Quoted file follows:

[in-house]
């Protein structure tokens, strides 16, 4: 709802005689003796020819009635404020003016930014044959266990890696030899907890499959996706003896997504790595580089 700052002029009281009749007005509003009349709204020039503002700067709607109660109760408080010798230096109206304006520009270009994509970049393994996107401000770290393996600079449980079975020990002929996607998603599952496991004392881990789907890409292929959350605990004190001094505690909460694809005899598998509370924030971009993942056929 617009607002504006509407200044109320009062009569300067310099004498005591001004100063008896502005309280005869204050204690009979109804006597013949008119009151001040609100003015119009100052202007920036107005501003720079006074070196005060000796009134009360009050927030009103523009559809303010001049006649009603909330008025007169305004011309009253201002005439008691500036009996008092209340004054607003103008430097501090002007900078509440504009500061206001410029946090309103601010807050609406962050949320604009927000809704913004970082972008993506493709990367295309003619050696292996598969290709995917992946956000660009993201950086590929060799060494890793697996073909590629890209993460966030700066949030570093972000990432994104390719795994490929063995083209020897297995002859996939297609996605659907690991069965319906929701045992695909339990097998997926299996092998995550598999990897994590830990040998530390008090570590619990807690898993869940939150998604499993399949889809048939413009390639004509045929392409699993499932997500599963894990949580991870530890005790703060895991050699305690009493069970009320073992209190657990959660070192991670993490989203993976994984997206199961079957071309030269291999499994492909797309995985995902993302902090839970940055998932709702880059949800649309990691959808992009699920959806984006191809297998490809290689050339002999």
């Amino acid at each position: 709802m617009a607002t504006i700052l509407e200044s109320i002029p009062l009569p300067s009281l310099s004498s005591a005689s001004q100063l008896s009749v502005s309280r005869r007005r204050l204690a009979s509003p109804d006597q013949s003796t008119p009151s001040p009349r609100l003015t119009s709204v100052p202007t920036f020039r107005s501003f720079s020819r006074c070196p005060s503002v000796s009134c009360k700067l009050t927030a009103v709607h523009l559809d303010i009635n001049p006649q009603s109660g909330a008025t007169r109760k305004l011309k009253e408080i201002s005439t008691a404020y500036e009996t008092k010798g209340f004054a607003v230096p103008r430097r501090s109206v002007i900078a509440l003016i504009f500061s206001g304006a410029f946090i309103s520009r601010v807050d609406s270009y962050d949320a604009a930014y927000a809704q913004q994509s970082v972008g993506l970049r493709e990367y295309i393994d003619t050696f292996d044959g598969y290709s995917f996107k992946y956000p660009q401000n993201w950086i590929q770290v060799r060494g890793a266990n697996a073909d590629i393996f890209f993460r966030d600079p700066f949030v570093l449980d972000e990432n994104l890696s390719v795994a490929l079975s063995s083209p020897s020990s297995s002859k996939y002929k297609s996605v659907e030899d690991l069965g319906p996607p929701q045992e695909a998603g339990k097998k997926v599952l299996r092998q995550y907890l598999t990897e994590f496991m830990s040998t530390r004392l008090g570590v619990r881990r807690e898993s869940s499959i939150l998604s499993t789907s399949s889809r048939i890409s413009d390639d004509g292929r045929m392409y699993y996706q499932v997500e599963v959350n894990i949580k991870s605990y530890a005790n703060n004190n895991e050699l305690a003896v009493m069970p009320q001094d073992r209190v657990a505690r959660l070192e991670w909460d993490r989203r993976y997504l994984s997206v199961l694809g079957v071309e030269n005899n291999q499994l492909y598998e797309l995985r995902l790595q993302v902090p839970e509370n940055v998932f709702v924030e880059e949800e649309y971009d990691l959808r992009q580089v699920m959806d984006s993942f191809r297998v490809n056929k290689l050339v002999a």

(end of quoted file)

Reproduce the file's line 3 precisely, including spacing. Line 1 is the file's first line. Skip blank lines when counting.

């Amino acid at each position: 709802m617009a607002t504006i700052l509407e200044s109320i002029p009062l009569p300067s009281l310099s004498s005591a005689s001004q100063l008896s009749v502005s309280r005869r007005r204050l204690a009979s509003p109804d006597q013949s003796t008119p009151s001040p009349r609100l003015t119009s709204v100052p202007t920036f020039r107005s501003f720079s020819r006074c070196p005060s503002v000796s009134c009360k700067l009050t927030a009103v709607h523009l559809d303010i009635n001049p006649q009603s109660g909330a008025t007169r109760k305004l011309k009253e408080i201002s005439t008691a404020y500036e009996t008092k010798g209340f004054a607003v230096p103008r430097r501090s109206v002007i900078a509440l003016i504009f500061s206001g304006a410029f946090i309103s520009r601010v807050d609406s270009y962050d949320a604009a930014y927000a809704q913004q994509s970082v972008g993506l970049r493709e990367y295309i393994d003619t050696f292996d044959g598969y290709s995917f996107k992946y956000p660009q401000n993201w950086i590929q770290v060799r060494g890793a266990n697996a073909d590629i393996f890209f993460r966030d600079p700066f949030v570093l449980d972000e990432n994104l890696s390719v795994a490929l079975s063995s083209p020897s020990s297995s002859k996939y002929k297609s996605v659907e030899d690991l069965g319906p996607p929701q045992e695909a998603g339990k097998k997926v599952l299996r092998q995550y907890l598999t990897e994590f496991m830990s040998t530390r004392l008090g570590v619990r881990r807690e898993s869940s499959i939150l998604s499993t789907s399949s889809r048939i890409s413009d390639d004509g292929r045929m392409y699993y996706q499932v997500e599963v959350n894990i949580k991870s605990y530890a005790n703060n004190n895991e050699l305690a003896v009493m069970p009320q001094d073992r209190v657990a505690r959660l070192e991670w909460d993490r989203r993976y997504l994984s997206v199961l694809g079957v071309e030269n005899n291999q499994l492909y598998e797309l995985r995902l790595q993302v902090p839970e509370n940055v998932f709702v924030e880059e949800e649309y971009d990691l959808r992009q580089v699920m959806d984006s993942f191809r297998v490809n056929k290689l050339v002999a």